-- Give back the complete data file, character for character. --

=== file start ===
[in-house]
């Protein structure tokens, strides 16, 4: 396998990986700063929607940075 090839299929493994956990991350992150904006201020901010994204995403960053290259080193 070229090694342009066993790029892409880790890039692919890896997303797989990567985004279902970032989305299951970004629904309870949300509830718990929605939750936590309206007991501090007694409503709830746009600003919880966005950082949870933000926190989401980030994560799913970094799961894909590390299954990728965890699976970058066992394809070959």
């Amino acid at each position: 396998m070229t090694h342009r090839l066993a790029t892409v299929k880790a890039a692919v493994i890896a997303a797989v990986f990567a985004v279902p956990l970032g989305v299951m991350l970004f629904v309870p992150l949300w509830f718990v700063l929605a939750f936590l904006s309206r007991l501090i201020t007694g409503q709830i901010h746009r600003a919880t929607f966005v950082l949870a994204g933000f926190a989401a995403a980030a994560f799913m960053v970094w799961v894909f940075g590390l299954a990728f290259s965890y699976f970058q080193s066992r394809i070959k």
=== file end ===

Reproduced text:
[in-house]
């Protein structure tokens, strides 16, 4: 396998990986700063929607940075 090839299929493994956990991350992150904006201020901010994204995403960053290259080193 070229090694342009066993790029892409880790890039692919890896997303797989990567985004279902970032989305299951970004629904309870949300509830718990929605939750936590309206007991501090007694409503709830746009600003919880966005950082949870933000926190989401980030994560799913970094799961894909590390299954990728965890699976970058066992394809070959």
């Amino acid at each position: 396998m070229t090694h342009r090839l066993a790029t892409v299929k880790a890039a692919v493994i890896a997303a797989v990986f990567a985004v279902p956990l970032g989305v299951m991350l970004f629904v309870p992150l949300w509830f718990v700063l929605a939750f936590l904006s309206r007991l501090i201020t007694g409503q709830i901010h746009r600003a919880t929607f966005v950082l949870a994204g933000f926190a989401a995403a980030a994560f799913m960053v970094w799961v894909f940075g590390l299954a990728f290259s965890y699976f970058q080193s066992r394809i070959k």